From the soon to retirement Robert Gottliebsen at Dad’s Army:
So what would happen in Australia if there were a 20 per cent fall in dwelling prices, led by Sydney and Melbourne?
…When this has happened previously (e.g. Melbourne in the early 1990s), it slashed consumer confidence and retail sales and boosted unemployment…One of the hardest hit groups would be the banks…The next big victims would be state governments and councils…in Victoria, in 2014-15 property taxes and stamp duty accounted for an incredible 41 per cent of the state’s revenue…Finally, Meriton’s Harry Triguboff points out that the owners of many commercial properties would be hit hard by a fall in prices. And in some cases, so would their bank financiers.
But Harry Triguboff tells me that Chinese buying, which accounts for 80 per cent of demand for his Meriton new apartment development, is not slacking. So in Sydney, banks, the state government and councils can relax; Treasury’s so-called housing bubble is not about to burst.
Can we cut out the middle man and just get Highrise Harry to write directly? It would surely be cheaper for Rupert.
A few notes in reply. If the Chinese are still buying Highrise’s new apartments then that is expanding supply and will help burst the bubble not support it.
As well, as we know, mooted supply shortages do not prevent price collapses anyway. Economics 101 tells us that inelastic supply markets hit by a surge in demand do not only see price rises but increased volatility. Such a situation can be explained using basic supply and demand analysis, as shown in Figure 1.
Q0 and P0 represent the initial equilibrium situation in the housing market. Initial demand is provided by D0, whereas supply is shown as either SR (restricted) or SU(unrestricted), depending on whether land supply constraints exist.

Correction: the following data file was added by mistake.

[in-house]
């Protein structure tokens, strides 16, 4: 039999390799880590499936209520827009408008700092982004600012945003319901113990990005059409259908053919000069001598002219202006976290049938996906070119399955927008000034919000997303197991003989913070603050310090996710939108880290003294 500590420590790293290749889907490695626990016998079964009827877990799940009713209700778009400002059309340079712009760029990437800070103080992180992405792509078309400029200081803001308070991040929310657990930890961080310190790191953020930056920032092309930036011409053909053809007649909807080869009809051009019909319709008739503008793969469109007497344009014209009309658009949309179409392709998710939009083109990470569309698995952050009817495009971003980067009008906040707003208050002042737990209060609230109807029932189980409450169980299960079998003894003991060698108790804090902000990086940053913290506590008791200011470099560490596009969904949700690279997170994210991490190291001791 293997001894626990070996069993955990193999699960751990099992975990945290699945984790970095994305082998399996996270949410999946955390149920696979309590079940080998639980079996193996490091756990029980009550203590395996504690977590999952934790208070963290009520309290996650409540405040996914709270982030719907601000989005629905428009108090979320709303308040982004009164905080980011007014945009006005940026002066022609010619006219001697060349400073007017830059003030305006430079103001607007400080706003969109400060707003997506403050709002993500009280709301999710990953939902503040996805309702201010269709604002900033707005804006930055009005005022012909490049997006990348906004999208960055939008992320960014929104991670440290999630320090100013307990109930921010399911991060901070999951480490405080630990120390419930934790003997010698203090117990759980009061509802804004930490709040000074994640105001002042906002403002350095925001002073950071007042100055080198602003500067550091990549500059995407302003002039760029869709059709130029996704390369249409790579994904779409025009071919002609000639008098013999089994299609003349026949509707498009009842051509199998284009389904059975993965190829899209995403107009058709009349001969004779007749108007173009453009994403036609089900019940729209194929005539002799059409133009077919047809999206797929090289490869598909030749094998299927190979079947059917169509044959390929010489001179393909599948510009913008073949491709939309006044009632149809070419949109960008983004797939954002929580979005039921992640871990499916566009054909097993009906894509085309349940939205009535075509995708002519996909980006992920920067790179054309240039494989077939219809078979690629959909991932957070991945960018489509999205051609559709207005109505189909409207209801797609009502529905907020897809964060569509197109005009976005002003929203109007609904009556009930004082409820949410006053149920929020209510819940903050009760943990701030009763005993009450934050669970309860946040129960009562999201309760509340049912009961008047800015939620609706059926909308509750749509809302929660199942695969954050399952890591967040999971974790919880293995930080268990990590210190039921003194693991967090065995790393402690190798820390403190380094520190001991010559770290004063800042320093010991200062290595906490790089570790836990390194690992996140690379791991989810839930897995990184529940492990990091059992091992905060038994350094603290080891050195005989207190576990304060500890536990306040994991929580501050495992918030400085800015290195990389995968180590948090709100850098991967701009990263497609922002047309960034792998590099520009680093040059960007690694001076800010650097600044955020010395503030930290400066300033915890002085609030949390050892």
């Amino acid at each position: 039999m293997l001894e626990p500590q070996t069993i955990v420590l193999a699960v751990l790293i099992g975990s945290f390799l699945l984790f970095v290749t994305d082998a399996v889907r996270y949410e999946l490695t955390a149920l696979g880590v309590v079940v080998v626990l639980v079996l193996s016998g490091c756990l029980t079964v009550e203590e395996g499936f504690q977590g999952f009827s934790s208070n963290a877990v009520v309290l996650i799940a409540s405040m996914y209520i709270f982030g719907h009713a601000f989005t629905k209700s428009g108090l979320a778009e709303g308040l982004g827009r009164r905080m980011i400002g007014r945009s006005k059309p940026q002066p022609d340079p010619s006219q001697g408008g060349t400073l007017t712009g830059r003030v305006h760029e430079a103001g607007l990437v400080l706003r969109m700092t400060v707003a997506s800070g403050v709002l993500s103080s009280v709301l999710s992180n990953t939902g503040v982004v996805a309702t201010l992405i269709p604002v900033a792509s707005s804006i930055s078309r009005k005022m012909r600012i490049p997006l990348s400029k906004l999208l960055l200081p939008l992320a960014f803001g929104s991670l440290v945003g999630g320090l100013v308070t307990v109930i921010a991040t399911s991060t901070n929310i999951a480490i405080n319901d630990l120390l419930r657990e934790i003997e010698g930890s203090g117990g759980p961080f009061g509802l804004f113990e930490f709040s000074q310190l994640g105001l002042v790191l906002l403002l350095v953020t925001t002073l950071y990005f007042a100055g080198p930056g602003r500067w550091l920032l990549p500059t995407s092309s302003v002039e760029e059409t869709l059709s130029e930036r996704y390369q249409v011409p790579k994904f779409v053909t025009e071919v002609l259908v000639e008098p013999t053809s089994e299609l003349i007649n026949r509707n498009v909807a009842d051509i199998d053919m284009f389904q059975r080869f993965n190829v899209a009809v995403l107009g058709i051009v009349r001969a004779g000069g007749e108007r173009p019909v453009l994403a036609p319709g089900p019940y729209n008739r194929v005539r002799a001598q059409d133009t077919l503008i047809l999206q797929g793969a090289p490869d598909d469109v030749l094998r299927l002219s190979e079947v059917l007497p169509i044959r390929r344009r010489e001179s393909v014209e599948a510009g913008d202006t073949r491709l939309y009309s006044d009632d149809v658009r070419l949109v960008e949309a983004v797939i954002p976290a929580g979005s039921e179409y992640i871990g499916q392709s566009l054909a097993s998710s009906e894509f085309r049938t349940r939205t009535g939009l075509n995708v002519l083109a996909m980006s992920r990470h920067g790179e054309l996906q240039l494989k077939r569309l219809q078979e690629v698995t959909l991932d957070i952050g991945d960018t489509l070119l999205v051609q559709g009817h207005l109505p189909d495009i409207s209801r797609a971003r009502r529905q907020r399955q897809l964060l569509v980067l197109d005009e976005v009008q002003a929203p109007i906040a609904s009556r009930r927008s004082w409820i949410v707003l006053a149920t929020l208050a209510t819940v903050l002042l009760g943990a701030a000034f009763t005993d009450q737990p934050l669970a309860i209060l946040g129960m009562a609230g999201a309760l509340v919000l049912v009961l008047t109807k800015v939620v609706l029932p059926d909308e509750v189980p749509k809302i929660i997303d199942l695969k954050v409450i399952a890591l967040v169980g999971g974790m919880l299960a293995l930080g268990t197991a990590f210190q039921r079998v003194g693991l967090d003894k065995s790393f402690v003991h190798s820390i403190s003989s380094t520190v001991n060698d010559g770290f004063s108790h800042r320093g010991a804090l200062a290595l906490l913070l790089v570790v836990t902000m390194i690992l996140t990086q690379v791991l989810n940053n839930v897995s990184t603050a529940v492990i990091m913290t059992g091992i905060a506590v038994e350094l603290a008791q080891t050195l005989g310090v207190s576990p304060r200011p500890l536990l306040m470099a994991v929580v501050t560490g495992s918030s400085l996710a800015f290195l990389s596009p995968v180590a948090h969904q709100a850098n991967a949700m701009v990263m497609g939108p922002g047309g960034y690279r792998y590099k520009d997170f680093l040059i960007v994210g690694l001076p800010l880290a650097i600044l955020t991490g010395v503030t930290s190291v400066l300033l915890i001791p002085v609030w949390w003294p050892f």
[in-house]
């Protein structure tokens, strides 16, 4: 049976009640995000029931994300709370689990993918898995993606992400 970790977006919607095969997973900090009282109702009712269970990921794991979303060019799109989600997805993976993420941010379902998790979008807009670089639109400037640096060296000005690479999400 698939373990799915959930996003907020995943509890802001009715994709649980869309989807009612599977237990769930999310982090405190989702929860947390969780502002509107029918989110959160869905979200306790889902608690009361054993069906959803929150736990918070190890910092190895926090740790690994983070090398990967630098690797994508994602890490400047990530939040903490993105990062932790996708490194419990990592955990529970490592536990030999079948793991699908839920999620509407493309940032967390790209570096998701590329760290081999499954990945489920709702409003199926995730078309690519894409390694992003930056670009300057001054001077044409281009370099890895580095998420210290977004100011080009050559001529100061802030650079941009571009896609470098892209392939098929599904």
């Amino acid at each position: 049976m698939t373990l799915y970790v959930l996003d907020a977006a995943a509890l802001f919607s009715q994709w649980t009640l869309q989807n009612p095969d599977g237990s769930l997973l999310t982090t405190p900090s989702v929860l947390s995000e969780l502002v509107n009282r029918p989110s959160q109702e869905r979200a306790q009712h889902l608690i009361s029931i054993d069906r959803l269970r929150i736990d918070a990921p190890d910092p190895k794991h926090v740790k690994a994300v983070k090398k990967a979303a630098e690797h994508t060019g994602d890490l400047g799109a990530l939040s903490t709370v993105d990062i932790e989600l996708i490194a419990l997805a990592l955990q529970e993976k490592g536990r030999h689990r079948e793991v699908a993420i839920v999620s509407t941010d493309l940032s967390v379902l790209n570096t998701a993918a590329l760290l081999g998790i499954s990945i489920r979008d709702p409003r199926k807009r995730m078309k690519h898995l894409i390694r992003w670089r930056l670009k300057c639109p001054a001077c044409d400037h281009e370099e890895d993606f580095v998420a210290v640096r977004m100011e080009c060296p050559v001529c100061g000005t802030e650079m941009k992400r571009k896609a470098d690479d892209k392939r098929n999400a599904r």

Following an increase in demand, such as a surge of investors following changes to tax rules (e.g. Australia’s CGT reduction in 1999), the demand curve shifts outwards from D0 to D1. When land supply is restricted, house prices rise sharply from P0 to PR. By contrast, when supply is unrestricted, prices rise more gradually from P0 to PU.
The situation works the same way in reverse. For example, if there was a sharp fall in demand following a contraction in credit availability or a sharp decrease in Australia’s Terms of Trade, causing demand to fall from D1 to D0, then prices fall much further when land supply is constrained.
The key point of this analysis is to show that declines in demand can bring sharply falling house prices even when supply is constrained and housing shortages exist.
This has already happened for the last two mini property cycles in Australia, up to 2008 and up to 2011. Each time had house prices been left alone they would have fallen despite claims of under supply. The decisive factor that prevented it was massive policy intervention in the market. Therefore, when considering the future of Australian property in this cycle (Chinese and all) the only question that really matters is can authorities bail it out again?
With fiscal policy headed for sovereign downgrades and monetary policy nearly exhausted, my answer is no.